In addition, other typical responsibilities of petroleum engineers include monitoring the performance of individual wells so that necessary maintenance can be performed (usually called 'workovers'), and determining the best location for new wells in a producing field.
Petroleum engineers also work with geologists and other specialists to search for undiscovered oil and natural gas fields and evaluate the characteristics of any oil and gas fields that are found.
Another potential career path for petroleum engineers involves computer modeling and simulation of oil and natural gas fields. This involves lots of very complex mathematics and computer programming. This type of modeling is done for several reasons, including:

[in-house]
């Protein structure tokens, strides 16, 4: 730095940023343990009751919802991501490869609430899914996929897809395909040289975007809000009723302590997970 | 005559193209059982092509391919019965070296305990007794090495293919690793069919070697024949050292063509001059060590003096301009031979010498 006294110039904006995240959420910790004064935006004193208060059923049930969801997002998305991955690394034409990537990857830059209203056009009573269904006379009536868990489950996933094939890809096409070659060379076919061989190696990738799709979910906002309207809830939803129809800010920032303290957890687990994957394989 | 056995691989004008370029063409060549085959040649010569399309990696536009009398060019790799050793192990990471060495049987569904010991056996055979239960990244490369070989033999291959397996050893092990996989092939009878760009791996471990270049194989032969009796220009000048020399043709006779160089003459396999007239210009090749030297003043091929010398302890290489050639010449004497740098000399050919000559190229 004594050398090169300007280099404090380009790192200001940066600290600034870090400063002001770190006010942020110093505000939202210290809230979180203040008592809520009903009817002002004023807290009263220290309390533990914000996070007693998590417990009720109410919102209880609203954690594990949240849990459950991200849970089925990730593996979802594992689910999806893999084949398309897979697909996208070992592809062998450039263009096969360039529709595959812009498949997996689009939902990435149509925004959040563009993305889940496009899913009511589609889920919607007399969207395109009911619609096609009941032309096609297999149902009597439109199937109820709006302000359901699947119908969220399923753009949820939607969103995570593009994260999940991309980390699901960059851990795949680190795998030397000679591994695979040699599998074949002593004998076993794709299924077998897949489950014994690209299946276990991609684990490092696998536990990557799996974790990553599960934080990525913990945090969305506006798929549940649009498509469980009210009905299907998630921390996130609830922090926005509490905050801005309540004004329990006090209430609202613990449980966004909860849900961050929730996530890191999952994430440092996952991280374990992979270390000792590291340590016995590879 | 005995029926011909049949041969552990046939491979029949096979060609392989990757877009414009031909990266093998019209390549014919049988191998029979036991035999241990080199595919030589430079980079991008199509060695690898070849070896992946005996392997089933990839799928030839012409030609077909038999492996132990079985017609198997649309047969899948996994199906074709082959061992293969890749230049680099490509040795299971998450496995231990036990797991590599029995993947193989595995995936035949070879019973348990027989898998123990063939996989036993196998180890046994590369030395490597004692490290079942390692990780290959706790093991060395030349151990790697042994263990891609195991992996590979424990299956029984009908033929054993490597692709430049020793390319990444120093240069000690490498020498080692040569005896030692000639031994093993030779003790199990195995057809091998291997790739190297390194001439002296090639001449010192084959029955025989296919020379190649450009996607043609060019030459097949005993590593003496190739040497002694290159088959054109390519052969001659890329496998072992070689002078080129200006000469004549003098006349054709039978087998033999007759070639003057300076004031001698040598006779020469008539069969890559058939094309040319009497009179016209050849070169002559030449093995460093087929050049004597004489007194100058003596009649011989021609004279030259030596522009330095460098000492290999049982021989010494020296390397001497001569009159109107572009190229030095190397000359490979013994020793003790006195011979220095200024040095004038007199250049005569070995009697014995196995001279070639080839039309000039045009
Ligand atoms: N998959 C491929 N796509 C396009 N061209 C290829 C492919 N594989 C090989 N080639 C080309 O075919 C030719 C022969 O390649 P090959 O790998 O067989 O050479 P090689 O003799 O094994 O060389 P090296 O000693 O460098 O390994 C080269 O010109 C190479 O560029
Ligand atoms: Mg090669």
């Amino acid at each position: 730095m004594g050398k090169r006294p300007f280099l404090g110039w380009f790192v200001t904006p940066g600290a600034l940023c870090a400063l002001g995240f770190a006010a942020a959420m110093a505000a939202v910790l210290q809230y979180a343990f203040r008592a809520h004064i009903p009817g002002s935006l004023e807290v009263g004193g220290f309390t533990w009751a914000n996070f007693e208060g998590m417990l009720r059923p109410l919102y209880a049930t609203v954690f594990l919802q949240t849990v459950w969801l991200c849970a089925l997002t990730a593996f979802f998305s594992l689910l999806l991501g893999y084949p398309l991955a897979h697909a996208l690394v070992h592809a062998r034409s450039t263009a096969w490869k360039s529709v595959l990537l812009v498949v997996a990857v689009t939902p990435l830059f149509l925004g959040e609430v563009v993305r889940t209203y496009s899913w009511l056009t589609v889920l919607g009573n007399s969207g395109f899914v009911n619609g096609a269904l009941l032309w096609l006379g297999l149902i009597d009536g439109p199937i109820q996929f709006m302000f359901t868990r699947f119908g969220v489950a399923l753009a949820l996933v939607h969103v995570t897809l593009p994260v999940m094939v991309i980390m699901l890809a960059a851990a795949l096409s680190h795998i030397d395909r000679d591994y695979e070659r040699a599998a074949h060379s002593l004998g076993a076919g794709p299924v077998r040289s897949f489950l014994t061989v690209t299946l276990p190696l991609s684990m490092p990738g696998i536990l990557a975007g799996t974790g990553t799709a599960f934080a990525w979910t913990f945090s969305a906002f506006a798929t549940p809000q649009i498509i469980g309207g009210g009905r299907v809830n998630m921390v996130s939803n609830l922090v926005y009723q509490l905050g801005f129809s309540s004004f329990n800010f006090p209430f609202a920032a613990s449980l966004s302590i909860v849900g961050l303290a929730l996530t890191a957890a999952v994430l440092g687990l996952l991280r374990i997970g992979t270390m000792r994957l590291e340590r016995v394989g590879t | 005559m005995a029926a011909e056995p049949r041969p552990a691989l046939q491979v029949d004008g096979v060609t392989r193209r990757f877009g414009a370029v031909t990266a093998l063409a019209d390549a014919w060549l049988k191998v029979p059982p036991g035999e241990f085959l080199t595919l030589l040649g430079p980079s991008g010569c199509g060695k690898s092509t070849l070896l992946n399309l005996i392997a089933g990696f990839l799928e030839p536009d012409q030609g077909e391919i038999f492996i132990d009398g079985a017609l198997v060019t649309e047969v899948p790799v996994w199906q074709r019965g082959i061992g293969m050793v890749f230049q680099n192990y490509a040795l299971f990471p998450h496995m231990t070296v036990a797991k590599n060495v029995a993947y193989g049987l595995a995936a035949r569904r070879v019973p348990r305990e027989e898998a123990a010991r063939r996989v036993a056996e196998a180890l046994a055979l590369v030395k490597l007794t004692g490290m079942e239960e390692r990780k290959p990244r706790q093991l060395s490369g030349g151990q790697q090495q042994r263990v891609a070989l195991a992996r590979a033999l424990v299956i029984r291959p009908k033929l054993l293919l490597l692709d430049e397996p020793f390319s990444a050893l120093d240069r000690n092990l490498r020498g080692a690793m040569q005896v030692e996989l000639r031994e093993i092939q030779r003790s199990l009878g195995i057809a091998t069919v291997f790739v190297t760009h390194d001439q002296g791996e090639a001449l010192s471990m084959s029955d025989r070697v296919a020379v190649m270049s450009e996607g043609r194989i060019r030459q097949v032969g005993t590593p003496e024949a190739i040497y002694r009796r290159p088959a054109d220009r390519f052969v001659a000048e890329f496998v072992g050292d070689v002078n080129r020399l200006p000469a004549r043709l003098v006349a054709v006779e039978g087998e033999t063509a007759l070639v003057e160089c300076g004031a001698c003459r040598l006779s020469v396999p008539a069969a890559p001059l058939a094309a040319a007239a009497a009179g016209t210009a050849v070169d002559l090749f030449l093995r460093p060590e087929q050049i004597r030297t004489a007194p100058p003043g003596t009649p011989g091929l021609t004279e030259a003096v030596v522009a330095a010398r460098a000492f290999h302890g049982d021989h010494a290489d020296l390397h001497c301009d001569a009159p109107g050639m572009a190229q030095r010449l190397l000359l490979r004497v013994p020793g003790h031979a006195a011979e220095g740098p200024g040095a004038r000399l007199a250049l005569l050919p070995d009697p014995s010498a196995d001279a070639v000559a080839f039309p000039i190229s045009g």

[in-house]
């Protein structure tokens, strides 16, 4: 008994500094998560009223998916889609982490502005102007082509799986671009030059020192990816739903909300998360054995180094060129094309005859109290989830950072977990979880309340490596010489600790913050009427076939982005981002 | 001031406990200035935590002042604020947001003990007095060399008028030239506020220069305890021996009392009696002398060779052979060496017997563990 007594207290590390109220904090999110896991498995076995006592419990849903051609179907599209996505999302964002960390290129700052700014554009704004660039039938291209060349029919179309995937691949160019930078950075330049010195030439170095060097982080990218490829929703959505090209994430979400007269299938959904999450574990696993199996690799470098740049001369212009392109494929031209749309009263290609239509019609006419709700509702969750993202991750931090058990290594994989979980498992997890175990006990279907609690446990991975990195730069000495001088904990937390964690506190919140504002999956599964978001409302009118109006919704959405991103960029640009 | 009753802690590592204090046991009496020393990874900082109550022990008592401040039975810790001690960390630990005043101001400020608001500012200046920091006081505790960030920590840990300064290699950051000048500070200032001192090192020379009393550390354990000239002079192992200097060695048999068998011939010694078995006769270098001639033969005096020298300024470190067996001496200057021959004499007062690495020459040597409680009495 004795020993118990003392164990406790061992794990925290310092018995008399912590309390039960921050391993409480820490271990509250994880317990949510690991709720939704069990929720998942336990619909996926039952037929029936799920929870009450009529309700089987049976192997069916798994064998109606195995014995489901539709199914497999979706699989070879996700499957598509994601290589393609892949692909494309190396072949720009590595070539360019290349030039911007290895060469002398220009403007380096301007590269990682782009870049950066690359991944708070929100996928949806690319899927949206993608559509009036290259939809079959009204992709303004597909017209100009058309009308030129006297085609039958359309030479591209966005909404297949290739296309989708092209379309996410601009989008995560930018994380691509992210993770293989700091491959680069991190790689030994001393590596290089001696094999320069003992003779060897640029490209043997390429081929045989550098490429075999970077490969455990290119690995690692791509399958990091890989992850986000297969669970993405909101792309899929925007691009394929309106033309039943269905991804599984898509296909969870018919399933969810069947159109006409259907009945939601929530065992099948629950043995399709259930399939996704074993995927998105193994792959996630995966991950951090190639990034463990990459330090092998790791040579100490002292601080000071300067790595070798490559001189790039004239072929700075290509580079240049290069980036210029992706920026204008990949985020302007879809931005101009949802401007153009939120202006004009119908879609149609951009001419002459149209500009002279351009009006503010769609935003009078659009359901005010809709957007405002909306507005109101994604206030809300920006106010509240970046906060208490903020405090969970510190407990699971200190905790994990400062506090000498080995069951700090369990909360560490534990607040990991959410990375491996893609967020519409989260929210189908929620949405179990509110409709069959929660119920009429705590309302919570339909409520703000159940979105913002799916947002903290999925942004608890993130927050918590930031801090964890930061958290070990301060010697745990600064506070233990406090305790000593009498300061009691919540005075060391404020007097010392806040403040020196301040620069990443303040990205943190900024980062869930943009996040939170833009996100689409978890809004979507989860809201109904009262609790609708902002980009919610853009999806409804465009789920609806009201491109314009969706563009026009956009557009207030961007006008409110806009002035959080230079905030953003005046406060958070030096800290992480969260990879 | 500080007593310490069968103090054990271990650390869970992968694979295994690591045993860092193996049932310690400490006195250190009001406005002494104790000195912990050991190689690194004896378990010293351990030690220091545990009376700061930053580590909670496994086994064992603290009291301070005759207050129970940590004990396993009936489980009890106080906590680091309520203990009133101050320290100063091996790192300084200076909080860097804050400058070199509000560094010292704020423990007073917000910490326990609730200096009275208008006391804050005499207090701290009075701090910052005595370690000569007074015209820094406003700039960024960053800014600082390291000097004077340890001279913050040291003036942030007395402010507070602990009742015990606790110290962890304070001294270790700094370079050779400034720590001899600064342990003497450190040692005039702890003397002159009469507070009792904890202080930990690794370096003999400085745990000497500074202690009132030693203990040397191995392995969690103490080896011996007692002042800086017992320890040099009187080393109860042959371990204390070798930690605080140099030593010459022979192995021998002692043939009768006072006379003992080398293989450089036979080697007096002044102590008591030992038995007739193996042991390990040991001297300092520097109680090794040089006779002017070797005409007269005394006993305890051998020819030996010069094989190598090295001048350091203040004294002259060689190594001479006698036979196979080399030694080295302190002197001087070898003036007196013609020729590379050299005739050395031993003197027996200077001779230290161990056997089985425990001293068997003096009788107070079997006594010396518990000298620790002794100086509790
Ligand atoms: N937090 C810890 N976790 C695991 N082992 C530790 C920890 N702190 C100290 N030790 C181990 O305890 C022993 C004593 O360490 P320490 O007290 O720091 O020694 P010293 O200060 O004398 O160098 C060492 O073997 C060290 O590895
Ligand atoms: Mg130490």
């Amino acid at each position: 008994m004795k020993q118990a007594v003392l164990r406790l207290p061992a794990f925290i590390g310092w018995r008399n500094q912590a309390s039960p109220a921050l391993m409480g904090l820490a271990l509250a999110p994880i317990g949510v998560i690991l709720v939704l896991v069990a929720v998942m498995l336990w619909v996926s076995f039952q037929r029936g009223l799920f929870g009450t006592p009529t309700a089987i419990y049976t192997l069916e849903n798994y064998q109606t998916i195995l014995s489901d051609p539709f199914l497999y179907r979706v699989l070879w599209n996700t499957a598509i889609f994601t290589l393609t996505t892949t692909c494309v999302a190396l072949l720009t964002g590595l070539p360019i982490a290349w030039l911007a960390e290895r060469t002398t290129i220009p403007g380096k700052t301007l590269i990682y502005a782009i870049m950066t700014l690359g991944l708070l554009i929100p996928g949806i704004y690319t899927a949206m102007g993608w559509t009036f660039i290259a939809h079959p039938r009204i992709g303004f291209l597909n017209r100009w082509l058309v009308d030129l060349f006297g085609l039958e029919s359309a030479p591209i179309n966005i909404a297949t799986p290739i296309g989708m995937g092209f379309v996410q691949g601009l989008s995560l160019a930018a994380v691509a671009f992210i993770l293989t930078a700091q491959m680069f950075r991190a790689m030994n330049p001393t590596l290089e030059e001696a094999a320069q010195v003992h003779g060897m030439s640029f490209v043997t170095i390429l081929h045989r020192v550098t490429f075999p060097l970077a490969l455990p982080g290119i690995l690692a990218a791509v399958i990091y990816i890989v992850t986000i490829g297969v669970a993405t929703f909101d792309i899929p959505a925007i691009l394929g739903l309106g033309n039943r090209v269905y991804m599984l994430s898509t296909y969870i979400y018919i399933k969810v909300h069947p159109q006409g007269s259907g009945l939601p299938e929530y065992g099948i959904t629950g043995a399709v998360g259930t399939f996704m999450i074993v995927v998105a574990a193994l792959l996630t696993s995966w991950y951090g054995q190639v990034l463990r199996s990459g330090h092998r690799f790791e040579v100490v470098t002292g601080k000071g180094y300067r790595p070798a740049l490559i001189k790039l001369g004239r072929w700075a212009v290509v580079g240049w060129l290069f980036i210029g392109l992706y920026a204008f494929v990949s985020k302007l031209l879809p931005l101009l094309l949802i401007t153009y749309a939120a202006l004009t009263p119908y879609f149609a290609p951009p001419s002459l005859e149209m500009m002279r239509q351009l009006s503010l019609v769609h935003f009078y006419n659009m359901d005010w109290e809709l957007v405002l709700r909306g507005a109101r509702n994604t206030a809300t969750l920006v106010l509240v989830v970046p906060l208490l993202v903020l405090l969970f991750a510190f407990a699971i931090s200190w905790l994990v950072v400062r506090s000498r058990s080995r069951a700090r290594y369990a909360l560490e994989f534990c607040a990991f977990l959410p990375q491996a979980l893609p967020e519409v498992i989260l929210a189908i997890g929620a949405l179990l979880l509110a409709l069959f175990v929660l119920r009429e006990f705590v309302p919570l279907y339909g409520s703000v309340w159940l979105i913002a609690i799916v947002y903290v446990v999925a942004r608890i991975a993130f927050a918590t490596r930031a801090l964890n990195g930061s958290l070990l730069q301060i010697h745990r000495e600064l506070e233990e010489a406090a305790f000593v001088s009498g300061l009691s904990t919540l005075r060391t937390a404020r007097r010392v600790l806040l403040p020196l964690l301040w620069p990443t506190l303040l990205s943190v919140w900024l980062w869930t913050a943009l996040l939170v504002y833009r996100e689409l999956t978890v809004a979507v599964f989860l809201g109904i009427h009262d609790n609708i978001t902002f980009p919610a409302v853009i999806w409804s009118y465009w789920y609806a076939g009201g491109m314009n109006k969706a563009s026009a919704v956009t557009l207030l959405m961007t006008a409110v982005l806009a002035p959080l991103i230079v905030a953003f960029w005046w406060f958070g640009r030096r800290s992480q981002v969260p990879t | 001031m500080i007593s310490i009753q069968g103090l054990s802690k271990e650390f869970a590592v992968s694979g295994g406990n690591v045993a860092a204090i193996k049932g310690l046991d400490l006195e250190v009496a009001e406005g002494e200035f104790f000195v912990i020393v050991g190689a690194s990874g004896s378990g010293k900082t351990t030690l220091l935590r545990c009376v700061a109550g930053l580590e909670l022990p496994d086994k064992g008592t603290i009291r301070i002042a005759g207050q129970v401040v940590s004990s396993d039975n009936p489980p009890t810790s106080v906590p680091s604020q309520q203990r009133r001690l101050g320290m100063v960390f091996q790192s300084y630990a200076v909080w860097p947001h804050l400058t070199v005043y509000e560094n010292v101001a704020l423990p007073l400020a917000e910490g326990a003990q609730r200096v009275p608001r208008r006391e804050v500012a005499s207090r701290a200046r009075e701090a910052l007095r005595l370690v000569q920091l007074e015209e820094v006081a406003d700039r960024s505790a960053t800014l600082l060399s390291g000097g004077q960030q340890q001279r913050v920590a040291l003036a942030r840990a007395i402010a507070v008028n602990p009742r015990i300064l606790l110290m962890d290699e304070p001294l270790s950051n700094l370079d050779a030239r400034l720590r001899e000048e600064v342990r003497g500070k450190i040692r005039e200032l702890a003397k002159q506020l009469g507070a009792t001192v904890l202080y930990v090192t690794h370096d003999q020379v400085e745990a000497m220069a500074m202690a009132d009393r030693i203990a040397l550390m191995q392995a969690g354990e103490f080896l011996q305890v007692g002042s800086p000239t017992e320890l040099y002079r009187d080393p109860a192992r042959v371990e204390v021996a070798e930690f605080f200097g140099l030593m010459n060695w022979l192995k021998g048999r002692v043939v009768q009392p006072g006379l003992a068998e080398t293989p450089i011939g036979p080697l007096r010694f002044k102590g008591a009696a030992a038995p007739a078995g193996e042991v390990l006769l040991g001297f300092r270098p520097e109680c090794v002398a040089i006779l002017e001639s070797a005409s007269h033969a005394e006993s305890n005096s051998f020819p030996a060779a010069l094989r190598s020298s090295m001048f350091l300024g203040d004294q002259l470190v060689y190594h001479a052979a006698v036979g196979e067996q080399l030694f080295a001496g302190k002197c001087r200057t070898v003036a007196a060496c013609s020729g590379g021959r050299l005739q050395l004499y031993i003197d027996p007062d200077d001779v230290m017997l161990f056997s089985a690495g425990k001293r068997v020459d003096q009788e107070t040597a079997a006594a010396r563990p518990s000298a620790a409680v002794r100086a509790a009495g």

1) Helping guide the development of a newly discovered oil or gas field;
2) Determining how much oil and natural gas can be safely produced from an existing field without damaging the reservoir;
3) Determining the best placement for new wells, how much to produce from existing wells, and whether to close wells permanently because they are no longer worth producing from.
This is not a complete description of what kind of work is done by petroleum engineers, but I hope it gives you a better understanding of what you might do if you decide to become a petroleum engineer. Best of luck in your career choice.